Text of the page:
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Women As Image Bearers – God-Called and God-Gifted

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You can barely open your computer, watch Netflix, go to a movie, or follow popular music without encountering our culture’s objectification, negation, and sexual exploitation of women. Our society attaches a woman’s worth to her beauty or views them only as objects for sexual pleasure; the degrading of female image bearers is all around us. Why are female pop stars pressured to dress provocatively? Why are fashions designed not to cover the woman’s body but to expose it? Why do countless women find the workplace to be sexually threatening? Why are a woman’s breasts often more esteemed than her brain? The Bible presents women as image bearers of the Creator.

Women as Image Bearers

Popular media oppresses women with norms of beauty that literally take surgery to obtain. How far away have we fallen from the dignity of women as image bearers of God himself? When it comes to the value, dignity, significance, and uniqueness of the imprint of the image of God, men and women are equals. Hear these words again: “So God created man in his own image, / in the image of God he created him, / male and female he created them” (Gen. 1:27). To reduce a woman down to the shape of her body, to dishonor, denigrate, or objectify her, or to negate the value of her gifts and her God-given contribution as one of his image-bearing resident managers, dishonors not only her but God himself.

I wish I could say that the issue of devaluing women as image bearers is an issue only outside the church, but I cannot. Now, I do believe that God has designed different roles for men and women in his church. I think Scripture is quite clear that the role of pastor/ elder is, by God’s design, for men. But I also am convinced that we have undervalued and underutilized the God-given and essential gifts of women. The Bible does not teach that the primary role for women is in the home. The Bible does not teach that a woman’s spirituality comes through her husband. The Bible does not teach that a woman’s life will only be complete if she is married. The Bible does not forbid a woman from being highly educated and having a successful career. The Bible does not prohibit women from leading men in political, education, and business situations.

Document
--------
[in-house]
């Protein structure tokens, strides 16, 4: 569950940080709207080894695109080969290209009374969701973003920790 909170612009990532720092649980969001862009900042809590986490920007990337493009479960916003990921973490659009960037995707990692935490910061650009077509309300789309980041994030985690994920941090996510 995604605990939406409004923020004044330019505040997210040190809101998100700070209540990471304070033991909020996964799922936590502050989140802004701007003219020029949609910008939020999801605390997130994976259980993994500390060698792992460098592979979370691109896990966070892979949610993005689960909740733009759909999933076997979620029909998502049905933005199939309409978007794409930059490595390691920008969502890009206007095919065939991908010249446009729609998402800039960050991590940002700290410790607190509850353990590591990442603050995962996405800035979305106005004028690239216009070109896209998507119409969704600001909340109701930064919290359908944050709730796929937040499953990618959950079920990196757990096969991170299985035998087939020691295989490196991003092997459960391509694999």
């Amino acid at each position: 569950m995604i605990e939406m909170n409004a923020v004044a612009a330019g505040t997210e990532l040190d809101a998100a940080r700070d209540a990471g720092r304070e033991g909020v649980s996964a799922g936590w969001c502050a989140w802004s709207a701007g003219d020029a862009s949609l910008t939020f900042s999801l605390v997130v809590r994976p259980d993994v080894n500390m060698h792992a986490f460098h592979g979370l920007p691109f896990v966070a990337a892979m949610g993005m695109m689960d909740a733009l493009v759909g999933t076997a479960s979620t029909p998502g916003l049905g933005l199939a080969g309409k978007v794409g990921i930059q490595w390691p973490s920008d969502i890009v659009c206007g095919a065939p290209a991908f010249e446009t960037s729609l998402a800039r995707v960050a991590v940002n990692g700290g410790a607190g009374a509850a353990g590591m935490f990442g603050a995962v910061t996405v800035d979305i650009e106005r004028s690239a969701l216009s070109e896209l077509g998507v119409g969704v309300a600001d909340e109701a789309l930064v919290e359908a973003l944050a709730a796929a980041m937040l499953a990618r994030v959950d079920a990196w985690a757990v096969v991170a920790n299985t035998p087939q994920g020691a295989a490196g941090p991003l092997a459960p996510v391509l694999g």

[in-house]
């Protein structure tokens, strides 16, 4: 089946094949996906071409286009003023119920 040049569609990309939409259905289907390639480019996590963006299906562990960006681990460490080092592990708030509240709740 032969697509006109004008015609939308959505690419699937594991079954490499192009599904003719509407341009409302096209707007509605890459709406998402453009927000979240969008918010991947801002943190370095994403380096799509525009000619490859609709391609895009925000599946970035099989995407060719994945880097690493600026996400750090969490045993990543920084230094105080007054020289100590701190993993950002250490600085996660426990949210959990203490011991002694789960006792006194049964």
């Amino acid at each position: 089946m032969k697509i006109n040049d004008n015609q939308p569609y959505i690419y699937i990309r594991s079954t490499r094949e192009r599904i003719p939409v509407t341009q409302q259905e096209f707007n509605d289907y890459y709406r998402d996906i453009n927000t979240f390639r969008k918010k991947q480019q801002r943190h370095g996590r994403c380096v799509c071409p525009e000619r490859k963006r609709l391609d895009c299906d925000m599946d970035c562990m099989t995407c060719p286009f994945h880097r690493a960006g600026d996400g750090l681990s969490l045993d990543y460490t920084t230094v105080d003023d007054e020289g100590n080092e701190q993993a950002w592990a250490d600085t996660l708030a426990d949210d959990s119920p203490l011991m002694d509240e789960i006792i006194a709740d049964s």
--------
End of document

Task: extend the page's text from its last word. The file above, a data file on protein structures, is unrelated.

Valuing Women’s Gifts

Let me give you two examples of how these truths connect to the life and health of the body of Christ. One woman in the church where we are members is a professor of black history at a local college. She is not only a historian, but she is a theologian whom God has used to help our church think through and navigate issues of race. Because her gifts are valued, she has been an essential contributor to the health of our church in tumultuous times. Her combination of historical expertise and gospel literacy is a gift of God to our church, but it is important to note that giftedness had to be recognized by leadership and given a voice in order for our congregation to be helped and blessed by it.